The following are translations of excerpts from the Turkish press.


For the first time a Turkish minister attended the commemoration ceremony at the Nazi concentration camp at Auschwitz, where 1.1 million Jews were massacred.

State Minister Egemen Bağış and PACE President Mevlut Cavuşoğlu attended the ceremony together.


Speaking at his party's group meeting, Nationalist Movement Party (MHP) chairman Devlet Bahçeli said: "Prime Minister Recep Tayyip Edoğan began to take the sultans of the Middle East as examples for himself. But it would be to his benefit not to forget the tragic ends of the leaders who ruled without concern for the public."


Workers from major cities like Istanbul, Izmir, Diyarbakır and Trabzon set off for Ankara to protest legislation that would allow what they call exploitation as well as flexible, unregulated labor. Led by trade unions like DİSK, KESK, TMMOB and TTB, workers will protest the law by forming a "human chain" around the parliament.

A spokesman for the Ankara Governor announced that the protest would not be allowed. The statement said the unlawful protest would be prevented by security forces and the organizers and participants would face legal action.


The spokesman for the European Commissioner for Enlargement & Neighborhood Policy, Stefan Fule, said that the EU is not forcing Turkey to make a choice between the EU membership and Cyprus.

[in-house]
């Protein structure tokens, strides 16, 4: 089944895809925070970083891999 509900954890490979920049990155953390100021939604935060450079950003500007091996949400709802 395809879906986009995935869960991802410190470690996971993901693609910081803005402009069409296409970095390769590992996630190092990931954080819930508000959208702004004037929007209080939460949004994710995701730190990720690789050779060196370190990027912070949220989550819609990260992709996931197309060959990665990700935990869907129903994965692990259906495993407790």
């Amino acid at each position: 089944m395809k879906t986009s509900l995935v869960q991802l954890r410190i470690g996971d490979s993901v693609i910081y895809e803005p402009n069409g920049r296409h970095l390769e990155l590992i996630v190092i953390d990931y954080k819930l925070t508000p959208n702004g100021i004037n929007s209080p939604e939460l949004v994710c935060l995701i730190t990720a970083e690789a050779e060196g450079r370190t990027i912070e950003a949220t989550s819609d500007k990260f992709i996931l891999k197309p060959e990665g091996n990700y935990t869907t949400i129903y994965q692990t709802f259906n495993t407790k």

Spokesperson Natasha Butler told A.A on Tuesday that continuing membership negotiations between Turkey and the EU is of strategic importance for both Turkey and the EU, adding that the EU Commission was committed to the membership process within the scope of the 2005 framework agreement with Turkey.

Noting that Turkey, too, should be committed to EU process, Butler said that Turkey should exert more effort to meet the criteria.

Regarding Cyprus issue, Butler said that the EU Commission supported efforts for a solution to Cyprus issue, stressing that Turkey's contribution to a solution was important. Butler added that the Cyprus issue had an influence on many political areas. A comprehensive solution to Cyprus problem would have a positive impact on Turkey's accession talks, she added.

Commenting on Turkish-Armenian relations, Butler said that good, neighborly relations were a part of political criteria for EU membership. Regarding the views of Turkish Prime Minister Recep Tayyip Erdogan, who said that the EU needed Turkey, Butler said that the commission was aware of the dynamism of Turkish economy and people and it could be an important value for the EU.


Urging Egyptian President Hosni Mubarak to meet his people's "desire for change," Turkish Prime Minister Recep Tayyip Erdoğan issued what he called a "candid warning" to his fellow Muslim leader about the consequences of his actions.